It's another busy week of theater in and around Providence:
Today at the Gamm at 5:00, Susan Quinn, author of Furious Improvisation: How the WPA and a Cast of Thousands Made High Art out of Desperate Times, will be talking about the Federal Theatre Project, which, from 1935 to 1939, funded plays across the country to keep actors, directors, writers, and stage-crews busy. If the project galvanized visionary theatre--its propitious climate gave rise to literary giant Arthur Miller and just plain giant Orson Welles--it also provided a stage for Manichean melodrama: Congress, outraged by the leftist slant of the works funded by the FTP, voted to terminate funding in June 1939. (Apparently, 16th-century playwright Christopher Marlowe, whose plays were revived and funded by the FTP, was a Communist.) In short, the dinosaurs won this round, but the small mammals, forced to scrape by on the periphery, adapted and survived. Quinn's talk, which itself is bound to be fascinating, precedes a preview of Clifford Odets's Awake and Sing! The Gamm website says this evening's show is sold out, but it also encourages you to call the box offce (723-4266) to check for availability.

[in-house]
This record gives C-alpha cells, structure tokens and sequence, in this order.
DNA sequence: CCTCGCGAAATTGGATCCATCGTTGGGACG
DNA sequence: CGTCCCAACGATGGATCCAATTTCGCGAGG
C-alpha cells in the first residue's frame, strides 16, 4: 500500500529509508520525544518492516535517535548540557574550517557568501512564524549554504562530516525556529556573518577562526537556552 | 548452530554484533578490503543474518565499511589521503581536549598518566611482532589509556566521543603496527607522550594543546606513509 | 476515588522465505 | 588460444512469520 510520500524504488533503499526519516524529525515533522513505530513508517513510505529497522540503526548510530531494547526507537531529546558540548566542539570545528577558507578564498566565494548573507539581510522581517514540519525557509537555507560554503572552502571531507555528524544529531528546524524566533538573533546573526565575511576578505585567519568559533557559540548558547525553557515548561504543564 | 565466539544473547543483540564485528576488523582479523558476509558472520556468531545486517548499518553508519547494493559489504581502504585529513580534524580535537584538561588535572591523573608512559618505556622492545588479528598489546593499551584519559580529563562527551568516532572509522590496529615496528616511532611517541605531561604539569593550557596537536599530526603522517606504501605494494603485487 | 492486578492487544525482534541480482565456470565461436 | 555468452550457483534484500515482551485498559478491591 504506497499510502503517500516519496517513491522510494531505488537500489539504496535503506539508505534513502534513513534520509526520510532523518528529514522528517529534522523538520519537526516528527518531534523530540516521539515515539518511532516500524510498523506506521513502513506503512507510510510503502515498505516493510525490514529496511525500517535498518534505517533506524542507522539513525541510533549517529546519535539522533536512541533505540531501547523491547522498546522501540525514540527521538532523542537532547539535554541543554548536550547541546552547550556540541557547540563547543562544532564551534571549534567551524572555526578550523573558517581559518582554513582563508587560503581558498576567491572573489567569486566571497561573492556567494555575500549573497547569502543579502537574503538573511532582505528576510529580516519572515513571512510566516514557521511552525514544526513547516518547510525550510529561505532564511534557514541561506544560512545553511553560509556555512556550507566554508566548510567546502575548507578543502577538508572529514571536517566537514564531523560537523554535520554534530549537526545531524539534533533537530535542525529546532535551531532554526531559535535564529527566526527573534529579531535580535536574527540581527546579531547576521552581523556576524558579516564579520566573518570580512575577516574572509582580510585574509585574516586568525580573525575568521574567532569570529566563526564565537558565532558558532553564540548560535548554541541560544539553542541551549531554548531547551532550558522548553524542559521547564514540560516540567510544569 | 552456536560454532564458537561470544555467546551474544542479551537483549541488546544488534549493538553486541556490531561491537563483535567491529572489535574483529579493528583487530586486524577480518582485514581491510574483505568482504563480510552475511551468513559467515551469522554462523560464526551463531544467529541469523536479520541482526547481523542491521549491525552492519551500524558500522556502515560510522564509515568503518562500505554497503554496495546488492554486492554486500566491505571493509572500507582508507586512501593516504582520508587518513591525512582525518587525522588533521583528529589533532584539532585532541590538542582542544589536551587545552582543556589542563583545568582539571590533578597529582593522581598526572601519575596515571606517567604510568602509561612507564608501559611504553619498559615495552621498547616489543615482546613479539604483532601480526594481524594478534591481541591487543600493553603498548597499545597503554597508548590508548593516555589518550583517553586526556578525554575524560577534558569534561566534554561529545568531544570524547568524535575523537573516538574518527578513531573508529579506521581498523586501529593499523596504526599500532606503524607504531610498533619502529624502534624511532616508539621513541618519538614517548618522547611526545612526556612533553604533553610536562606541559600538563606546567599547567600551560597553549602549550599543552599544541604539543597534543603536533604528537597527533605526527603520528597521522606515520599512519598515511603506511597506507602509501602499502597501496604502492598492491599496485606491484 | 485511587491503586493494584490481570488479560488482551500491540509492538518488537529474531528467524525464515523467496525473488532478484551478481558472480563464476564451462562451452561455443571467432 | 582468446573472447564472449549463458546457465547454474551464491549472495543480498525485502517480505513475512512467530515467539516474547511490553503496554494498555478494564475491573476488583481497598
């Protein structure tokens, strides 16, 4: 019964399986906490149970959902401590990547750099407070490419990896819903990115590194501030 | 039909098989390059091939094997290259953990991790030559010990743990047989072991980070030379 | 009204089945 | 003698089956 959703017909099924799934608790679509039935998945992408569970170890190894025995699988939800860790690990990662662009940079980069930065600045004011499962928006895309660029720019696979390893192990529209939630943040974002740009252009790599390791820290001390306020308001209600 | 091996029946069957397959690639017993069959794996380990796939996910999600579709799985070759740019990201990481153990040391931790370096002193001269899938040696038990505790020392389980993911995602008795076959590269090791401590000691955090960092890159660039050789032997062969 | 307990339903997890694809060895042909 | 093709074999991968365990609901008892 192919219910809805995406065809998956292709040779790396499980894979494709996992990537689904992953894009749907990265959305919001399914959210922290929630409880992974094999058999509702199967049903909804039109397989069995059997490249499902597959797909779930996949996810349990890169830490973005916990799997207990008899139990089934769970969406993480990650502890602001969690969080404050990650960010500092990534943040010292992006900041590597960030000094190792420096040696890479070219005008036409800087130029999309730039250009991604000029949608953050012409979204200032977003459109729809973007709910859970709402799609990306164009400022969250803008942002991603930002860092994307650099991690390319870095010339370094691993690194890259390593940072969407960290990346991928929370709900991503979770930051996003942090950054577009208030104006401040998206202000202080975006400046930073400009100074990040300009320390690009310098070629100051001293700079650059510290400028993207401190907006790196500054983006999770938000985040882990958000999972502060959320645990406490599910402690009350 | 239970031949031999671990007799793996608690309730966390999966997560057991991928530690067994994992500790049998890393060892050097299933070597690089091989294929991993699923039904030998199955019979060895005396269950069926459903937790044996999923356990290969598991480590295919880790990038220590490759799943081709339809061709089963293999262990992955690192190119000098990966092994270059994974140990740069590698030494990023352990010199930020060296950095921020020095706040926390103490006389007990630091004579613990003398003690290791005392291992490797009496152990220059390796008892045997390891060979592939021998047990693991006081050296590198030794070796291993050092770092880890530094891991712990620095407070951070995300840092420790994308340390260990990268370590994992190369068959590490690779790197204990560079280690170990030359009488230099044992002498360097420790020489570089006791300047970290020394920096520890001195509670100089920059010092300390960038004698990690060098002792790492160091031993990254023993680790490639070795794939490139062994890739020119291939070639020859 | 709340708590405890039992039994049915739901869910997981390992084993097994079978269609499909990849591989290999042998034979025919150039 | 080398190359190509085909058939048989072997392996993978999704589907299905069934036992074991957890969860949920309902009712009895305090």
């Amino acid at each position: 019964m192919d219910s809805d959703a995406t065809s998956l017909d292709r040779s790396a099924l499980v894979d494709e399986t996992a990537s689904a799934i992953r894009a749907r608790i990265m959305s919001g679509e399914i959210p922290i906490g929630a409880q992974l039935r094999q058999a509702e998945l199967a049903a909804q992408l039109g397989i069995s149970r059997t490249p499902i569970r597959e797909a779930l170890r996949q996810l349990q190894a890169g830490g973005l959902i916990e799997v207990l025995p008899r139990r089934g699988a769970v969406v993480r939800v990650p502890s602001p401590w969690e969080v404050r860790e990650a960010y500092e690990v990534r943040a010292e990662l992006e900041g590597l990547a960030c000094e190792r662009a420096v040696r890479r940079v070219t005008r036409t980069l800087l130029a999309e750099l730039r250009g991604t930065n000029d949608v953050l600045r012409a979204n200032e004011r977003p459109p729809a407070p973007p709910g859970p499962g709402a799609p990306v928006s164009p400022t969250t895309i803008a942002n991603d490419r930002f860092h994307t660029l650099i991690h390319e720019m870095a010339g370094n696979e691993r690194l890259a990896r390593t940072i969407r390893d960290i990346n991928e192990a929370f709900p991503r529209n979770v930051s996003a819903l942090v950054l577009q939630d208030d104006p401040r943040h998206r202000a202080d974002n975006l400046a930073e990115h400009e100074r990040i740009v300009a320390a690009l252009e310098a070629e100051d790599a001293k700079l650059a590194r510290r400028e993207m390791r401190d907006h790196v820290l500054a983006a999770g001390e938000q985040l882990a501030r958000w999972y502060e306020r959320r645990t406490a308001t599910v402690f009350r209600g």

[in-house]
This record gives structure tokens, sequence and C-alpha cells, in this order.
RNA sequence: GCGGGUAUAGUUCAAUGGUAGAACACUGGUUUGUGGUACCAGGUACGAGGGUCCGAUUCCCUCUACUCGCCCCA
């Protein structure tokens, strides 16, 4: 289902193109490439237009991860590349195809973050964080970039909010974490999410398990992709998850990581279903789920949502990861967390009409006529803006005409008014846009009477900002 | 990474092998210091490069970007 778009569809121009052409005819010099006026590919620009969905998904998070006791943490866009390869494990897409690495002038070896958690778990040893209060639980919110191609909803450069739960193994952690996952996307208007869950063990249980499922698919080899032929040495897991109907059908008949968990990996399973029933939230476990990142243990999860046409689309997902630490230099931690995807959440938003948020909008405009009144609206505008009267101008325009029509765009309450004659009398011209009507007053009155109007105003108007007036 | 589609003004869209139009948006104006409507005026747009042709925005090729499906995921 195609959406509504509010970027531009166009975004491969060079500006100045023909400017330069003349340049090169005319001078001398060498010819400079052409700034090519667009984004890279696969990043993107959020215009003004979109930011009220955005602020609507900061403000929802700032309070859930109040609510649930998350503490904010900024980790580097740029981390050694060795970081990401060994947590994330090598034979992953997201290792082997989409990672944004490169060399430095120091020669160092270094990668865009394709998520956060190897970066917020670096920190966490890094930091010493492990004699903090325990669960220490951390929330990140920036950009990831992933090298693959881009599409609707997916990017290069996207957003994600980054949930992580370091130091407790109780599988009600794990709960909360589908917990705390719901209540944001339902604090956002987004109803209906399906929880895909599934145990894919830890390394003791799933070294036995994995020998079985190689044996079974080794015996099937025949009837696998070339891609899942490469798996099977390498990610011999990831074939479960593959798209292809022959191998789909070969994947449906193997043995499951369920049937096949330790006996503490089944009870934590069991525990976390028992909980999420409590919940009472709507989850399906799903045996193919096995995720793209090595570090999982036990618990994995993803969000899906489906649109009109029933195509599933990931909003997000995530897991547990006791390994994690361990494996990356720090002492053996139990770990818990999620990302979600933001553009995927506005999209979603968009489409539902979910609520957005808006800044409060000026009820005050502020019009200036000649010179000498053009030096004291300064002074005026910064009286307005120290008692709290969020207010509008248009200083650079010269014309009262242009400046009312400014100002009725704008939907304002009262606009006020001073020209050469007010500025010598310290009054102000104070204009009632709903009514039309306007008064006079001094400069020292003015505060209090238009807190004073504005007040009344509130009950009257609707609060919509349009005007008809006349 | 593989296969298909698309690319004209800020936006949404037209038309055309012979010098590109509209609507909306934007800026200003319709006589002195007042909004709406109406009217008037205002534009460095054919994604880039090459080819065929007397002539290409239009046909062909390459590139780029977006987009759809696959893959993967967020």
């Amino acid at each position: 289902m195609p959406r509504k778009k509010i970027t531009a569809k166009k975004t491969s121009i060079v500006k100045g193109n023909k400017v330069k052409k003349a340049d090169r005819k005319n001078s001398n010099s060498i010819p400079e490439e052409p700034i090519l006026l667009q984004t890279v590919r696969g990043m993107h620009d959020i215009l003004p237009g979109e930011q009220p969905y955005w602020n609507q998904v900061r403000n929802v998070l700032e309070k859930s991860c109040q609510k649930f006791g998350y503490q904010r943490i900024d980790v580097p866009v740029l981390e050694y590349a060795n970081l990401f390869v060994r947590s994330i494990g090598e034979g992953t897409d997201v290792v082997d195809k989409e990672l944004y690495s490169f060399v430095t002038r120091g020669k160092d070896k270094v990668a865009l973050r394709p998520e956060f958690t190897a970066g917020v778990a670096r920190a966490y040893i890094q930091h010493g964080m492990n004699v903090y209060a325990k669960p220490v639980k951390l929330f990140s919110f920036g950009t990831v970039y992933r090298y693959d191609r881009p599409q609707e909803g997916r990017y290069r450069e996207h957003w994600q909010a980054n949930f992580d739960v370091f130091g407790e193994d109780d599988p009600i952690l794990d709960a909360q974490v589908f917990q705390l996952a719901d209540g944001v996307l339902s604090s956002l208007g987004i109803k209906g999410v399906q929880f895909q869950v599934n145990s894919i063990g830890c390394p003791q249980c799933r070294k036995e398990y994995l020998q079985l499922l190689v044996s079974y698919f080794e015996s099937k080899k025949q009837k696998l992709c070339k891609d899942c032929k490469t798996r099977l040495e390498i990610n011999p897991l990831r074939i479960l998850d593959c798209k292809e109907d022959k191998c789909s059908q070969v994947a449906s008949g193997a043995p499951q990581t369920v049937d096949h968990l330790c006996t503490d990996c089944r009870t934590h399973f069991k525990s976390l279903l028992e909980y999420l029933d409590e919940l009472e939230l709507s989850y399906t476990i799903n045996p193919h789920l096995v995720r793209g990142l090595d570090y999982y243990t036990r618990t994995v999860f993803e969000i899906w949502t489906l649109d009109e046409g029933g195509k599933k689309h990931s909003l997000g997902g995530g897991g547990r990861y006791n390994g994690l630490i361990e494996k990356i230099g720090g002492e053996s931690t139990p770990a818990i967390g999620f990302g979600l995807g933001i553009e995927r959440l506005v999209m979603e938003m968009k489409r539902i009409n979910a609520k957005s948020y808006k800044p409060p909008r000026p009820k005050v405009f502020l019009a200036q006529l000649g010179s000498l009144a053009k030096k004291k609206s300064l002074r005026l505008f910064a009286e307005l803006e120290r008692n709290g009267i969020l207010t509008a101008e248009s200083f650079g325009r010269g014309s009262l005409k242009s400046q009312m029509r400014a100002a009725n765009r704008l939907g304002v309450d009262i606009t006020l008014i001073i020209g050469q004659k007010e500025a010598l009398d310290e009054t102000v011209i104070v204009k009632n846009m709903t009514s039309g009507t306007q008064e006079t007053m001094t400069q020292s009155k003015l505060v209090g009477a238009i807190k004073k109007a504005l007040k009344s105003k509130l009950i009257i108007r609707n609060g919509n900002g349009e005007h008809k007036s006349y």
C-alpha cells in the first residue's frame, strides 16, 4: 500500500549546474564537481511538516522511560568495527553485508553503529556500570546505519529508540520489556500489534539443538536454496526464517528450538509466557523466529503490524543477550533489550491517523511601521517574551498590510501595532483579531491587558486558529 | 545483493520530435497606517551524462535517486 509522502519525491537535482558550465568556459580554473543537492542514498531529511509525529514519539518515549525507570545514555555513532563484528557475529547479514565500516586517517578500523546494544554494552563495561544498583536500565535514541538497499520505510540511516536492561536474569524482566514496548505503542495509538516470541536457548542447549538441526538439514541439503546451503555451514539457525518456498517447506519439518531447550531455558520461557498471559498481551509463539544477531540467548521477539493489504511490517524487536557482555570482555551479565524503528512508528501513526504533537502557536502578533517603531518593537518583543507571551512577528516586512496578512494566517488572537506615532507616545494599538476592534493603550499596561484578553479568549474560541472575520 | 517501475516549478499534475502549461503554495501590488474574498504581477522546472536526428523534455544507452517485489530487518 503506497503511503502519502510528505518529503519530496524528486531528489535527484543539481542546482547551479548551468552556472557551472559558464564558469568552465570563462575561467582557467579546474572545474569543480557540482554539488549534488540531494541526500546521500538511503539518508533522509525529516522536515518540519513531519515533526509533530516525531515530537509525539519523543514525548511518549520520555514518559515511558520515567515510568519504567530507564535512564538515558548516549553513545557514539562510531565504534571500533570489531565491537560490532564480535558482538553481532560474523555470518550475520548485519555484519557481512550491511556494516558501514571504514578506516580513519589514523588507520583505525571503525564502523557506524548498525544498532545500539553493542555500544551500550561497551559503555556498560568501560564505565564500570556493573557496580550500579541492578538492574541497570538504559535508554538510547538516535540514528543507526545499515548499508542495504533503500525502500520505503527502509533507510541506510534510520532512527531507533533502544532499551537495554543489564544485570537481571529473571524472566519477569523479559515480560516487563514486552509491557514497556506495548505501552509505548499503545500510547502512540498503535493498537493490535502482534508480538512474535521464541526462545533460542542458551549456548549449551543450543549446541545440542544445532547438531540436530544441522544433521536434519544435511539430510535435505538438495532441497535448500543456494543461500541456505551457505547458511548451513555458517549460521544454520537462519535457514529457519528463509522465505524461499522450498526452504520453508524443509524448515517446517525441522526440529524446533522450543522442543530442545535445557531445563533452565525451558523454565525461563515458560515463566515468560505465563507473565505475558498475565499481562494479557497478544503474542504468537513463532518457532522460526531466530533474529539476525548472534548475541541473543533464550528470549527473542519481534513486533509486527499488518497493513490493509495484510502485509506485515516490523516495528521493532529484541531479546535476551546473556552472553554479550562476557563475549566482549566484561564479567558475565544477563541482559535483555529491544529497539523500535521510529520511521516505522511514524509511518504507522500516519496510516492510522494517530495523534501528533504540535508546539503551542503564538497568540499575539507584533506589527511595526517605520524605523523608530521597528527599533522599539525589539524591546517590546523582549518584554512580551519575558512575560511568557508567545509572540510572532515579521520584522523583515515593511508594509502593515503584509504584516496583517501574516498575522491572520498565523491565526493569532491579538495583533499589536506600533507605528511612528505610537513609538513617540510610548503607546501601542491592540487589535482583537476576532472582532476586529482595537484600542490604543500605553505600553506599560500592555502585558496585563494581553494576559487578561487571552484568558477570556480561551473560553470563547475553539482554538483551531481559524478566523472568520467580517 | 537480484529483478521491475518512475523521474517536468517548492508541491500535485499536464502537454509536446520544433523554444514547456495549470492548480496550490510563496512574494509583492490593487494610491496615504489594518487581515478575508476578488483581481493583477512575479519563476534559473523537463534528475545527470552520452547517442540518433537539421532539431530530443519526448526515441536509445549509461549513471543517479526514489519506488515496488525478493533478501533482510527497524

On Thursday of this week, Elemental Theatre brings Deca-Go-Go to Perishable Theatre. I'm not sure what to say about this, even--or especially--after looking at the show's website. If the play is as anarchically ridiculous as the promotional materials, it'll be a well-spent $15.
And next weekend, the Manton Avenue Project brings There's A Couple'A Ways This Could End: A Conflict Resolution Play to The Media Arts Center at Met Public. Written by seven kid playwrights, shaped for the stage by seven dramaturgues, and performed by nearly two dozen local actors, the show is collaborative at every level: it is the result of a partnership between MAP and The Institute for the Study and Practice of Non-Violence, and is, appropriately, about the escalation and defusing of violence. (For more information, check out the January issue of Providence Monthly; Molly Lederer's article is a great read because she sees the playwrighting experience through the wide-open eyes of one of the project participants.)
Also next week, Gamm and 2nd Story officially open their first plays of 2009. Gamm, as noted already, is putting on a Depression-era classic; 2nd Story is showing Ben Hecht's and Charles MacArthur's The Front Page. Visit their websites and purchase your tickets.